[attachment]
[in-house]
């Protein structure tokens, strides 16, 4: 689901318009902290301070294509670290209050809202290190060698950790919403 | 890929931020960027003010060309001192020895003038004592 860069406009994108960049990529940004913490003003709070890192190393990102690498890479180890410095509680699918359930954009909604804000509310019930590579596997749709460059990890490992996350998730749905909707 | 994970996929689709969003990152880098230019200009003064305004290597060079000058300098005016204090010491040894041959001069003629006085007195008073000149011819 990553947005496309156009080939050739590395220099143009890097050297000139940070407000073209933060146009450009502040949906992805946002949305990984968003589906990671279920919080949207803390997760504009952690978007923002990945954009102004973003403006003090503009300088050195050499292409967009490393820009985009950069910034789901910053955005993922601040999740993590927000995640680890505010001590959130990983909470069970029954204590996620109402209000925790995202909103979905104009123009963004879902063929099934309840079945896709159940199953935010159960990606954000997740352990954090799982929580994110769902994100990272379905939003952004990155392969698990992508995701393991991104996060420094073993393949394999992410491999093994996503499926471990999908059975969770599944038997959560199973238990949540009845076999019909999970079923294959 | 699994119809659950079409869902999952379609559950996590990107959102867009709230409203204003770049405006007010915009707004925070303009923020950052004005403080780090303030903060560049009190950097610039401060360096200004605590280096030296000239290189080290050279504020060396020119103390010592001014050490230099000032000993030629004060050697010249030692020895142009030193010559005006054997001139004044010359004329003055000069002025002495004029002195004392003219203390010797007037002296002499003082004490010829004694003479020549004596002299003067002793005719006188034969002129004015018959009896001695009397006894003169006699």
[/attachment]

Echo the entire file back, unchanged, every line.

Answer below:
[in-house]
């Protein structure tokens, strides 16, 4: 689901318009902290301070294509670290209050809202290190060698950790919403 | 890929931020960027003010060309001192020895003038004592 860069406009994108960049990529940004913490003003709070890192190393990102690498890479180890410095509680699918359930954009909604804000509310019930590579596997749709460059990890490992996350998730749905909707 | 994970996929689709969003990152880098230019200009003064305004290597060079000058300098005016204090010491040894041959001069003629006085007195008073000149011819 990553947005496309156009080939050739590395220099143009890097050297000139940070407000073209933060146009450009502040949906992805946002949305990984968003589906990671279920919080949207803390997760504009952690978007923002990945954009102004973003403006003090503009300088050195050499292409967009490393820009985009950069910034789901910053955005993922601040999740993590927000995640680890505010001590959130990983909470069970029954204590996620109402209000925790995202909103979905104009123009963004879902063929099934309840079945896709159940199953935010159960990606954000997740352990954090799982929580994110769902994100990272379905939003952004990155392969698990992508995701393991991104996060420094073993393949394999992410491999093994996503499926471990999908059975969770599944038997959560199973238990949540009845076999019909999970079923294959 | 699994119809659950079409869902999952379609559950996590990107959102867009709230409203204003770049405006007010915009707004925070303009923020950052004005403080780090303030903060560049009190950097610039401060360096200004605590280096030296000239290189080290050279504020060396020119103390010592001014050490230099000032000993030629004060050697010249030692020895142009030193010559005006054997001139004044010359004329003055000069002025002495004029002195004392003219203390010797007037002296002499003082004490010829004694003479020549004596002299003067002793005719006188034969002129004015018959009896001695009397006894003169006699």